What’s in a Face? | I Love Science

What’s in a Face?

This is where things get a bit more interesting and much more complex. For many people, their thoughts will manifest through body language and facial expressions, as previously discussed. Reading facial cues, however, is much more difficult than basic body language. An experienced person can learn to keep their facial expressions under control. All that remains are detectable facial expressions. Some facial expressions are a result of nervousness or anxiety, or even chemical reactions within the body. Reading facial cues is usually often used in relation to determine if we are being manipulated or lied to. This article will discuss the importance of nonverbal communication, particularly facial expressions and how to read them.

1. Anatomy of Expressions The Eyes

The eyes are not called the “windows to the soul” for nothing. If a person’s eyes dart back and forth rather than keep a steady gaze, it most likely indicates extreme discomfort. It is a physical reaction to the internal turmoil of feeling guilty or trapped and shows an innate desire to escape the situation as if they are subconsciously looking for a way out.

Rapid blinking could mean a lie as well, in the absence of any physical or mental ailment. The eyes’ blink rate is determined by the neurotransmitter, dopamine. A person with normal dopamine levels will blink, on average, around 15 times a minute. Heightened stress levels can cause an increase in dopamine in the body. If the person in question does not suffer from addiction or a mental illness such as schizophrenia chances are if their blink rate increases, they are probably lying.

Eye direction when asked a specific question about what was seen, heard, or smelled could also reveal a lie. For instance, if you are interrogating a right-handed person about what he has seen and he looks up and to his right when asked a question it could mean he is trying to get creative with his answer. Looking up and towards the non-dominant side, in this case, to the left, he is legitimately trying to access memory rather than imagination. A left-handed person would, of course, do the opposite. Staring straight ahead could also show a true attempt at recalling a memory. Following the same formula, looking directly at the dominant side when asked what was heard usually means they are about to lie.

When queried about smells and other sensations, a right-handed person will look to his right and down if he is lying.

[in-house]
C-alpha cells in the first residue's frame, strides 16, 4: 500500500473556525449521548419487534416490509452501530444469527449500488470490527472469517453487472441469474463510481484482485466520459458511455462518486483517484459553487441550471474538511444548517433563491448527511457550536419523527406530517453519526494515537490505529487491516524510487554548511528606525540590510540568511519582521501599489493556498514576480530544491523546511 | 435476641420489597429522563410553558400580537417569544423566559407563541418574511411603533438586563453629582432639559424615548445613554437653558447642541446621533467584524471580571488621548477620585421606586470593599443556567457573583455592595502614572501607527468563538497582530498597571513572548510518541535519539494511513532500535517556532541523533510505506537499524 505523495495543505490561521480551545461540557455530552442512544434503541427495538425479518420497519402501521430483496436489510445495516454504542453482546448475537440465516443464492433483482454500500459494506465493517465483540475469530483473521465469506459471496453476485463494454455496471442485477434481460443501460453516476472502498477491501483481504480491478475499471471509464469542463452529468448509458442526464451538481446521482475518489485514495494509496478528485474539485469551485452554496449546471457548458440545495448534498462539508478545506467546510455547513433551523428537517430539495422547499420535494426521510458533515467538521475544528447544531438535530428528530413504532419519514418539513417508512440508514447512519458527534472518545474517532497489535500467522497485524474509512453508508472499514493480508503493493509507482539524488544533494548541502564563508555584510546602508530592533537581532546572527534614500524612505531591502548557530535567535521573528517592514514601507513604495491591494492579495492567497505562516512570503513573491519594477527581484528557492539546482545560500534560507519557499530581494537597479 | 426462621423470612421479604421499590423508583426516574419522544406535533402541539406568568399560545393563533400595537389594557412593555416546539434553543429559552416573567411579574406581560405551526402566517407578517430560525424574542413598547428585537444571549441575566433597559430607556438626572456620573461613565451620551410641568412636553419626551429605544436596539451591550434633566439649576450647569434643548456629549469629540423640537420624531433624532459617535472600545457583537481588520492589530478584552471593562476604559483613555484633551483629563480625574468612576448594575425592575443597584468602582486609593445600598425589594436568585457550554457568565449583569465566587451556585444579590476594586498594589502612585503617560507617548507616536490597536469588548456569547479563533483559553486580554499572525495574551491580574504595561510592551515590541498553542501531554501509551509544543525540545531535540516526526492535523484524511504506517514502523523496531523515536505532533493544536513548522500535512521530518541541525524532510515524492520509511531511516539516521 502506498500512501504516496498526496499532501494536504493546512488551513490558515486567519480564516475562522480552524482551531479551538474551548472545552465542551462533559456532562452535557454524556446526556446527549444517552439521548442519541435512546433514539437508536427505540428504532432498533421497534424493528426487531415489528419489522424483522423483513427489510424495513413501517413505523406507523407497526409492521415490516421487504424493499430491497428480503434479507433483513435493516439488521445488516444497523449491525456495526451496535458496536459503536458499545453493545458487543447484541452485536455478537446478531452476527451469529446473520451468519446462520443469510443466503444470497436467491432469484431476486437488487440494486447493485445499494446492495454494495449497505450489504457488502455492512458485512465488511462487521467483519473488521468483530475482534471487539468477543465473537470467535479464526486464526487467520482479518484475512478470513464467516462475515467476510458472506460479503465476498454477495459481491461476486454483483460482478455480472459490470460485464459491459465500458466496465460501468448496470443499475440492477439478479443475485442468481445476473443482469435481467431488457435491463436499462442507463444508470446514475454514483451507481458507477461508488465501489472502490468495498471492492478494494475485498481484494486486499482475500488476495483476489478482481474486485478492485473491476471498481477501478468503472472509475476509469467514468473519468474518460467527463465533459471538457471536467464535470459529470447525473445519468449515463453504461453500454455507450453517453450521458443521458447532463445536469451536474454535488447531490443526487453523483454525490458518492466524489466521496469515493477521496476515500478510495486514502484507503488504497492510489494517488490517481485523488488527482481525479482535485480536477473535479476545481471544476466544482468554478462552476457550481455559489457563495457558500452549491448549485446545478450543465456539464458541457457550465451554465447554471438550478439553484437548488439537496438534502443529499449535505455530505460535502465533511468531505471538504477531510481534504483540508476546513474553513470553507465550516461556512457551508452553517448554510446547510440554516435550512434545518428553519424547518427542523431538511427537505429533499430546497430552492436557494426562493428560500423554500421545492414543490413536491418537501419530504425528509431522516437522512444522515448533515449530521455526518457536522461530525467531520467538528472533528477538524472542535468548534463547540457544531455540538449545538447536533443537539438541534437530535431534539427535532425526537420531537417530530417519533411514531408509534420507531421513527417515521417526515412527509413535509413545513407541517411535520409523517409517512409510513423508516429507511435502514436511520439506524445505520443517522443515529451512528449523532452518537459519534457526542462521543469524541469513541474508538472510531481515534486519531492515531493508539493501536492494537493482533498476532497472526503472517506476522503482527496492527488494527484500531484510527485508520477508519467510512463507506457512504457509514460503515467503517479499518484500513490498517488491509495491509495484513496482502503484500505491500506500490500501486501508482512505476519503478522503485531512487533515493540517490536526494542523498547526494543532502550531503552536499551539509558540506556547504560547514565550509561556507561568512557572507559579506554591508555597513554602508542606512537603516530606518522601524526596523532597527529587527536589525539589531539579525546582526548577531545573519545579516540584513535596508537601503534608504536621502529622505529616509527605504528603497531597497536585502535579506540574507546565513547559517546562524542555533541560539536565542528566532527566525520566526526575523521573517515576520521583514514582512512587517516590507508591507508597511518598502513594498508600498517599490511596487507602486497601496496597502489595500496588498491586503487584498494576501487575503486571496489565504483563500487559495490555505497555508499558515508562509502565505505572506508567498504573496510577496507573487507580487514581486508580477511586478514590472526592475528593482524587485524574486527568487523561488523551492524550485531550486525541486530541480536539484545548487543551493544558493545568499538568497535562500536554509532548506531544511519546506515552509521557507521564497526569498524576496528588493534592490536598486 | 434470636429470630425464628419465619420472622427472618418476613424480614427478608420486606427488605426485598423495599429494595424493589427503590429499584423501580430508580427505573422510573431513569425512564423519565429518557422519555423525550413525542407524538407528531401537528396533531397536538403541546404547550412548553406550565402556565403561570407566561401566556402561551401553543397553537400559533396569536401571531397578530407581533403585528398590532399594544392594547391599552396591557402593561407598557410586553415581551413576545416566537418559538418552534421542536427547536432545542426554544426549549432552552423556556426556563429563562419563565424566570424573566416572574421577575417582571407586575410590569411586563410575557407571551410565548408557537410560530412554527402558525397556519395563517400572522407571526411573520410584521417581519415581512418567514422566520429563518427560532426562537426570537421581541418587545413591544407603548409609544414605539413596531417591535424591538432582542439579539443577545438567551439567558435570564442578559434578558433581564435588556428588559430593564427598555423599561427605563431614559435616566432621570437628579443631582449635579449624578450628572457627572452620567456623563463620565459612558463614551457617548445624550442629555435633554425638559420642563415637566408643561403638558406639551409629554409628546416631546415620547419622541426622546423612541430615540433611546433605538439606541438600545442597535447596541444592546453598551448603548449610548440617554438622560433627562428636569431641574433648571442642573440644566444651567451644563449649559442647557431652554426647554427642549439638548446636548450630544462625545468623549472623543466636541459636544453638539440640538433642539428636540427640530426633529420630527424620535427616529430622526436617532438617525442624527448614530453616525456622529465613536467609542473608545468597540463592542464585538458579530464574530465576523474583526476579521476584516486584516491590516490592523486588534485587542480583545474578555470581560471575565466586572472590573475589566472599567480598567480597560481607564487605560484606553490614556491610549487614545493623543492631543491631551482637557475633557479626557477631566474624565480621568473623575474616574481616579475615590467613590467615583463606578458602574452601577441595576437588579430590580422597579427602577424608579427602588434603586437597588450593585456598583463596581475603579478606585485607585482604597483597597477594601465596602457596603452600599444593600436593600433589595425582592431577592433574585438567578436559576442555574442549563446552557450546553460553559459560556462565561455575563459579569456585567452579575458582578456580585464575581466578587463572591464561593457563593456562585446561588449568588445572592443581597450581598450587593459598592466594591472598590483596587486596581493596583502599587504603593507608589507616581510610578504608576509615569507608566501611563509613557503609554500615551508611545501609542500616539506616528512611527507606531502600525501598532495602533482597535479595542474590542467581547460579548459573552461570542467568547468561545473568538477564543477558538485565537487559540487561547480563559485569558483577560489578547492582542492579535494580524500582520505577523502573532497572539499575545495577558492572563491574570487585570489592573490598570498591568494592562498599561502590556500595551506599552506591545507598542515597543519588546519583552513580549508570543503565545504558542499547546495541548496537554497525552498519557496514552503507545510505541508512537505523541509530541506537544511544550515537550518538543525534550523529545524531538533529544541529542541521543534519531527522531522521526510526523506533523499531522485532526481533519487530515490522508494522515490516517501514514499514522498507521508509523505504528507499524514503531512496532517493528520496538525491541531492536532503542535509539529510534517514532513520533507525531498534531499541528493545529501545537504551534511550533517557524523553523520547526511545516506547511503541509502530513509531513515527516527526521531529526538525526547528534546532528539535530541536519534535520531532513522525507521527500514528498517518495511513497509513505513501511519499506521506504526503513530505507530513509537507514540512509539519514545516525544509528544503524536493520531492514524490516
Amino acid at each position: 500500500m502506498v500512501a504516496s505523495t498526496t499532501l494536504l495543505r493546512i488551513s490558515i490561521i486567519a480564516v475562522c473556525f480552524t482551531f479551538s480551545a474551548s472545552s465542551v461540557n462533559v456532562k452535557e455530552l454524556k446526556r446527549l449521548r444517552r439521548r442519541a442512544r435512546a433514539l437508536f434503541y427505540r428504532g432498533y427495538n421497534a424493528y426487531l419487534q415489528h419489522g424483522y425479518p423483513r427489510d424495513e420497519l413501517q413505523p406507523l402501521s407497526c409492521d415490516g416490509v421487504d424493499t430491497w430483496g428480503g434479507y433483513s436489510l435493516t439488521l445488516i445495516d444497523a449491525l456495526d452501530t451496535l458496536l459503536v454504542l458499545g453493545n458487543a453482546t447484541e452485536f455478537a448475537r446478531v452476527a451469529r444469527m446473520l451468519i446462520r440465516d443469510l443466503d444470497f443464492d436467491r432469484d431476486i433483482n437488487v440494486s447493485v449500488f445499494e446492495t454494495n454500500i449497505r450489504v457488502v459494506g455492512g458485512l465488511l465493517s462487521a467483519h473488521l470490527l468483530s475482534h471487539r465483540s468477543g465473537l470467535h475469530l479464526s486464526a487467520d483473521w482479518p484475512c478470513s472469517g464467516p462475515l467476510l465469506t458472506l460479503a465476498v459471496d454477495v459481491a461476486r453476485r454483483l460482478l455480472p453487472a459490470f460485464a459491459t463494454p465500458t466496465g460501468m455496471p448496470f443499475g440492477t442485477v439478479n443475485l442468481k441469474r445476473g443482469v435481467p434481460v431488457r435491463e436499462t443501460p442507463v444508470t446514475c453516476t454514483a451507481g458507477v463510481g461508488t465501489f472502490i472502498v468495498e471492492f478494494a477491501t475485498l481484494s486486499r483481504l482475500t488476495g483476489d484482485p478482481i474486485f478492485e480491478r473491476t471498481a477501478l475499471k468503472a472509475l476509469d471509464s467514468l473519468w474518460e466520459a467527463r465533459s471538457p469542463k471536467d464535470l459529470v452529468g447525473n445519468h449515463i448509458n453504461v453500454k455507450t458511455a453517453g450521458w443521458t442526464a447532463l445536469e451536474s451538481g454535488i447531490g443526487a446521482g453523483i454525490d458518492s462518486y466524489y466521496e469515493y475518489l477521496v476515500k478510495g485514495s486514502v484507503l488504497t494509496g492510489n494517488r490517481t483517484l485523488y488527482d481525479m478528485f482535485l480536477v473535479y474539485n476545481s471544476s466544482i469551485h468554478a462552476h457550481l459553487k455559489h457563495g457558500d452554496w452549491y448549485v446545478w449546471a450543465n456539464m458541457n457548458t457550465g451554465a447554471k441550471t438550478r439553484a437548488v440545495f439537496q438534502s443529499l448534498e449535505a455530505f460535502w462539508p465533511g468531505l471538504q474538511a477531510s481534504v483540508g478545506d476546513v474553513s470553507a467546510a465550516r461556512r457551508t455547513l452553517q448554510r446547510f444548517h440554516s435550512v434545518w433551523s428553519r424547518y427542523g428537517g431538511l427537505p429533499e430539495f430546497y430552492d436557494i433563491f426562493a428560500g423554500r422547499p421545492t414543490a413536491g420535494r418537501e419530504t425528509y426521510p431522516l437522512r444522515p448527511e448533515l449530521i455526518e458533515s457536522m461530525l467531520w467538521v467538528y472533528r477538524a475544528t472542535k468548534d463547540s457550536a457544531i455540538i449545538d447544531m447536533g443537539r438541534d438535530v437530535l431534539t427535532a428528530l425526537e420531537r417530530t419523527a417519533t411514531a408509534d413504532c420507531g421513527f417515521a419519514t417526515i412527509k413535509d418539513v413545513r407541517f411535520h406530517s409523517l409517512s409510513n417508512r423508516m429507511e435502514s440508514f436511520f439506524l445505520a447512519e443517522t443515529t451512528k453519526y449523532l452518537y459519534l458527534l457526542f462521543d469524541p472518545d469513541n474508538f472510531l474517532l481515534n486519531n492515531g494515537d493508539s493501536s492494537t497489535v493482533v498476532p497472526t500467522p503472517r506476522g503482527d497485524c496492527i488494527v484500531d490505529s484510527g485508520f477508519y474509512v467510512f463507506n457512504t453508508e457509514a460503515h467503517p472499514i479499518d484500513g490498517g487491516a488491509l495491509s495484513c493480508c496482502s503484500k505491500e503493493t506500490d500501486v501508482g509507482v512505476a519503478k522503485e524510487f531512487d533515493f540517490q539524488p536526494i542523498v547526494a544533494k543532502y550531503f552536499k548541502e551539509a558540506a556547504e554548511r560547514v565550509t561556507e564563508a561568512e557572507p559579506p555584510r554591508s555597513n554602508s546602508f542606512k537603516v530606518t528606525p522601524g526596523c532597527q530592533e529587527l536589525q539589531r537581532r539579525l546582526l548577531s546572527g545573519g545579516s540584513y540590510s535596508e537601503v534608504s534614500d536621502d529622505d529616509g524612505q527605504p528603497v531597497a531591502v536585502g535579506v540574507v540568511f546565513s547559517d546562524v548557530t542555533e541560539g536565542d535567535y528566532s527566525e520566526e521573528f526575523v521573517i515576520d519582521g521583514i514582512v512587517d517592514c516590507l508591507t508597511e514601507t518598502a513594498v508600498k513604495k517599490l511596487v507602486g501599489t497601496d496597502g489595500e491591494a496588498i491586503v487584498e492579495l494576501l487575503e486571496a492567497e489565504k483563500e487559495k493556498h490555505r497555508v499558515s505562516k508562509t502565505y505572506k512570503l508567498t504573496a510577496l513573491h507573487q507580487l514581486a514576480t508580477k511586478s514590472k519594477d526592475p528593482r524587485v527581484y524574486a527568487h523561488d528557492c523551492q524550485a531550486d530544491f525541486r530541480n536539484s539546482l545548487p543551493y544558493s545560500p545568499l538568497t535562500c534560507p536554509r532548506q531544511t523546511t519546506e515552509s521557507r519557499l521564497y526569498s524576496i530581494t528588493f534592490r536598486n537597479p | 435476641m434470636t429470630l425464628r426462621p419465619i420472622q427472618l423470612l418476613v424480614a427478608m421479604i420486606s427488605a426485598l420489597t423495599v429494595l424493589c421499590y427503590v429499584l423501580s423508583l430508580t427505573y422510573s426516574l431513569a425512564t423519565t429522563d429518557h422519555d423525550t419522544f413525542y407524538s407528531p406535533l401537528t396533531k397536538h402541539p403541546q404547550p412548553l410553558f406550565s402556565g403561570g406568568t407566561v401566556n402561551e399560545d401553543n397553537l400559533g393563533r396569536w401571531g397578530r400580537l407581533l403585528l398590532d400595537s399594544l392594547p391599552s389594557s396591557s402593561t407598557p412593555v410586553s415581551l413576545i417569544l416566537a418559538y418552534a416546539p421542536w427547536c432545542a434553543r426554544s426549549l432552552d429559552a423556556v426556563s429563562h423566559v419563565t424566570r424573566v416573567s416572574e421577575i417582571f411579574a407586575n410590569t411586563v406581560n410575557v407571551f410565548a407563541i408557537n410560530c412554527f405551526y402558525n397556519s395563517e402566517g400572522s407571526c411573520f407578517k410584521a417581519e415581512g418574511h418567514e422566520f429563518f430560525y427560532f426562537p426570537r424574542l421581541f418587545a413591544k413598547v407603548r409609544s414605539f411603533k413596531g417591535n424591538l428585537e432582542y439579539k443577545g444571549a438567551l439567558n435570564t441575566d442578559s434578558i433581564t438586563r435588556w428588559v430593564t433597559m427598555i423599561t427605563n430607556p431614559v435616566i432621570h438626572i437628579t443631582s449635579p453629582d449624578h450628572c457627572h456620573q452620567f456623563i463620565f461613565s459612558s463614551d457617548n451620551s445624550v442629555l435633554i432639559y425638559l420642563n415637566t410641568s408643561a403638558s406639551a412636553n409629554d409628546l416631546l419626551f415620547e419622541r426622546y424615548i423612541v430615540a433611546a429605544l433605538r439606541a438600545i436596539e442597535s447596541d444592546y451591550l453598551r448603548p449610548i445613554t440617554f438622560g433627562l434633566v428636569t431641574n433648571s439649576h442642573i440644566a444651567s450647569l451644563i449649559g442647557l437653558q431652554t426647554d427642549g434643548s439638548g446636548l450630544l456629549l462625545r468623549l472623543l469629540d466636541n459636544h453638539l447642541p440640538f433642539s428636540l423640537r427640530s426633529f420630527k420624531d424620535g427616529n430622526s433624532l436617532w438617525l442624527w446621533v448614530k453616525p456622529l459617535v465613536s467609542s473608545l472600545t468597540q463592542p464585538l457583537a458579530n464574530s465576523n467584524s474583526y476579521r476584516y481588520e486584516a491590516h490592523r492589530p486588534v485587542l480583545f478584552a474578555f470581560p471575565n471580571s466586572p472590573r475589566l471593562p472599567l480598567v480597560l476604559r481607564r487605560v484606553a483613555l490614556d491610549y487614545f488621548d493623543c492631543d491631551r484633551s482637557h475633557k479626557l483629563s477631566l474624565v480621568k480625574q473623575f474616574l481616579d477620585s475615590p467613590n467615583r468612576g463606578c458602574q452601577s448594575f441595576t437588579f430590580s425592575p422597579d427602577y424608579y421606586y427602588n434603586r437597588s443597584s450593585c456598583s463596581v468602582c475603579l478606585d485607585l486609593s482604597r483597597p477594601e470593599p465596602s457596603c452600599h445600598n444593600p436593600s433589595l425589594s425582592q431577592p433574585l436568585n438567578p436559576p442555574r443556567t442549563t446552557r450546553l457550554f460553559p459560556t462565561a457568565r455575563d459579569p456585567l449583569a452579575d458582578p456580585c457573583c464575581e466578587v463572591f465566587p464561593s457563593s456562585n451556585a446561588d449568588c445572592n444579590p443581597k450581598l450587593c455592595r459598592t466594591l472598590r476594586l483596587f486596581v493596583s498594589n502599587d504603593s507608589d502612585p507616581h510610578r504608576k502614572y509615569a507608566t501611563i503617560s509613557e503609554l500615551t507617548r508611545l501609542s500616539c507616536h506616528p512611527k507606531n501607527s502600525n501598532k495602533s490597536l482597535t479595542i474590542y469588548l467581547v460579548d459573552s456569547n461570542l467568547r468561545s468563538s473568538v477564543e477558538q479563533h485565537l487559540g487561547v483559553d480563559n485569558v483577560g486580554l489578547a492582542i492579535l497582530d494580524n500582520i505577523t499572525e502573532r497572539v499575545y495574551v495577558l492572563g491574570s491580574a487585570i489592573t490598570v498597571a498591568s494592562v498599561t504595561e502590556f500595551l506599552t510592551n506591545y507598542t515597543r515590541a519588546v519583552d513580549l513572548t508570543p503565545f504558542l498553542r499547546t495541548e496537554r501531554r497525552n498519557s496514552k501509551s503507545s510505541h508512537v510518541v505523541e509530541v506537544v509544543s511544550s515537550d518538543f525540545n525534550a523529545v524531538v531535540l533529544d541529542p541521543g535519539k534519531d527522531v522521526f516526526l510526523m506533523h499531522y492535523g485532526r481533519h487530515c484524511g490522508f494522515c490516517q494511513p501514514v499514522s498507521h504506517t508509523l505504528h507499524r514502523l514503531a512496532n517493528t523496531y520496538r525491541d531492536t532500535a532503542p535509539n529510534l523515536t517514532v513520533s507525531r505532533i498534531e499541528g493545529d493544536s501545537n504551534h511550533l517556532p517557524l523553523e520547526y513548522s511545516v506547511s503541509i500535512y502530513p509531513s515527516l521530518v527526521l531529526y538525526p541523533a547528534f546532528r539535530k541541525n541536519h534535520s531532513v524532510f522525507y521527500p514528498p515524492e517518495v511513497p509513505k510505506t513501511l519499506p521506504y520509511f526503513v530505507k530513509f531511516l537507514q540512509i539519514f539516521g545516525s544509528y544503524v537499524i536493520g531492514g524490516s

Watching a person’s eyes when they smile can also indicate how sincere they are. A fake smile will never reach the eyes and will only use the muscles around the mouth. A true smile will travel from the edges of the mouth and cause wrinkles around the eyes.

Pupil dilation is also something to watch out for when detecting physical signs of lying. There is, of course, the environmental reason for pupil dilation due to the lighting in the room. Pupil dilation can also be the result of chemical reactions within the body as the brain works harder to come up with a lie.


According to research, it is more difficult to control the muscles in the upper part of the face. A liar may be able to hide most reactions, possibly even the chemical reactions caused by nervousness, but they may not be able to conceal eyebrow movements. Researches have been able to determine that liars often raise their eyebrows when lying. A furrowed brow tends to indicate the genuine distress of an innocent individual.


High stress not only causes higher levels of dopamine, but it can also dry out the mouth. A dishonest person will most likely lick their lips more as a result of this. They may even subconsciously cover their mouth with their hand as if to hold back deceitful words. The same goes for pursing the lips. Lip pursing can carry different meanings such as anger, frustration, or tension, but it can also be seen as unwillingness to speak, potentially because of the intent to lie.


The head alone sends out its own unique body language. It has a variety of movements such as being lowered, raised, nodded, shook, tilted, and pointed. When a head is lowered, the neck is covered by the chin and could communicate a defensive attitude due to a threat, or even just a perceived threat. In the tilted position it could indicate interest and a desire to further investigate something. It could also mean someone is uncertain, curious, or confused. If it is tilted forward it could mean that person is trying to find a new way of approaching a subject or even an effort to find something new.

When it is raised, it generally alludes to a more confident state of mind. It could also indicate an interest in something. Head nodding could mean a variety of different things: affirmation, agreement, dismissal, or amusement. Head shaking is usually (but not always) associated with negative emotions and can also carry different meanings such as disgust, anger, disbelief, shock, frustration, and even amusement.